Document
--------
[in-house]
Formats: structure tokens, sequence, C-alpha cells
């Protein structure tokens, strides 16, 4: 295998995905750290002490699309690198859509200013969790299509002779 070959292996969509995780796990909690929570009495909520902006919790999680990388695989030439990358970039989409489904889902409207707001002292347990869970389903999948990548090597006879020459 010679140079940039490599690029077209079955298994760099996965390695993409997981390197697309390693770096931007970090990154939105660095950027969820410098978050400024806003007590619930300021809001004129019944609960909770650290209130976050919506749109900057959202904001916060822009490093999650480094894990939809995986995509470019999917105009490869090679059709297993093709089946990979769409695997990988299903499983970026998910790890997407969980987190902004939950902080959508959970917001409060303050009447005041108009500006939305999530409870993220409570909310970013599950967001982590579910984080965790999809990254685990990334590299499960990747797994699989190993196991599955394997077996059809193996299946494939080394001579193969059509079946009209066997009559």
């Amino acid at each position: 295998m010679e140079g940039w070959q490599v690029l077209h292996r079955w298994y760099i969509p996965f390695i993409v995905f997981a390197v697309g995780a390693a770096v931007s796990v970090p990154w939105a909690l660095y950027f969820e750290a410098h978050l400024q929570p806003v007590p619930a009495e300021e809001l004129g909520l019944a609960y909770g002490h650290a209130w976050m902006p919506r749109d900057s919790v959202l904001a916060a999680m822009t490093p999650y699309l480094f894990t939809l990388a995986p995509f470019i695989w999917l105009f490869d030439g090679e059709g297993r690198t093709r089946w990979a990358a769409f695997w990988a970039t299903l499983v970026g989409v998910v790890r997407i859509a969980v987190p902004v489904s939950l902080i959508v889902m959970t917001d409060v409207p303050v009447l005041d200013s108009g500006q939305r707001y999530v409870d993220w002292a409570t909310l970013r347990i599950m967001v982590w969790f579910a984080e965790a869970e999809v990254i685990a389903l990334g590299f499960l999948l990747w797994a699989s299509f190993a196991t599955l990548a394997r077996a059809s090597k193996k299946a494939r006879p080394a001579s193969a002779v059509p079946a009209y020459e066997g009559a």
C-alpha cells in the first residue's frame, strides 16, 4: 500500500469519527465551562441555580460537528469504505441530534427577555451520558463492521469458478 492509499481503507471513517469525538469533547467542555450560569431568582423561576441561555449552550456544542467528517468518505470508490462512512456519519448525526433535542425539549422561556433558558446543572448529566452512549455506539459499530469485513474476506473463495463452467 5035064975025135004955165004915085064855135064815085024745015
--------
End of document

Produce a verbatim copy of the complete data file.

[in-house]
Formats: structure tokens, sequence, C-alpha cells
């Protein structure tokens, strides 16, 4: 295998995905750290002490699309690198859509200013969790299509002779 070959292996969509995780796990909690929570009495909520902006919790999680990388695989030439990358970039989409489904889902409207707001002292347990869970389903999948990548090597006879020459 010679140079940039490599690029077209079955298994760099996965390695993409997981390197697309390693770096931007970090990154939105660095950027969820410098978050400024806003007590619930300021809001004129019944609960909770650290209130976050919506749109900057959202904001916060822009490093999650480094894990939809995986995509470019999917105009490869090679059709297993093709089946990979769409695997990988299903499983970026998910790890997407969980987190902004939950902080959508959970917001409060303050009447005041108009500006939305999530409870993220409570909310970013599950967001982590579910984080965790999809990254685990990334590299499960990747797994699989190993196991599955394997077996059809193996299946494939080394001579193969059509079946009209066997009559």
């Amino acid at each position: 295998m010679e140079g940039w070959q490599v690029l077209h292996r079955w298994y760099i969509p996965f390695i993409v995905f997981a390197v697309g995780a390693a770096v931007s796990v970090p990154w939105a909690l660095y950027f969820e750290a410098h978050l400024q929570p806003v007590p619930a009495e300021e809001l004129g909520l019944a609960y909770g002490h650290a209130w976050m902006p919506r749109d900057s919790v959202l904001a916060a999680m822009t490093p999650y699309l480094f894990t939809l990388a995986p995509f470019i695989w999917l105009f490869d030439g090679e059709g297993r690198t093709r089946w990979a990358a769409f695997w990988a970039t299903l499983v970026g989409v998910v790890r997407i859509a969980v987190p902004v489904s939950l902080i959508v889902m959970t917001d409060v409207p303050v009447l005041d200013s108009g500006q939305r707001y999530v409870d993220w002292a409570t909310l970013r347990i599950m967001v982590w969790f579910a984080e965790a869970e999809v990254i685990a389903l990334g590299f499960l999948l990747w797994a699989s299509f190993a196991t599955l990548a394997r077996a059809s090597k193996k299946a494939r006879p080394a001579s193969a002779v059509p079946a009209y020459e066997g009559a």
C-alpha cells in the first residue's frame, strides 16, 4: 500500500469519527465551562441555580460537528469504505441530534427577555451520558463492521469458478 492509499481503507471513517469525538469533547467542555450560569431568582423561576441561555449552550456544542467528517468518505470508490462512512456519519448525526433535542425539549422561556433558558446543572448529566452512549455506539459499530469485513474476506473463495463452467 5035064975025135004955165004915085064855135064815085024745015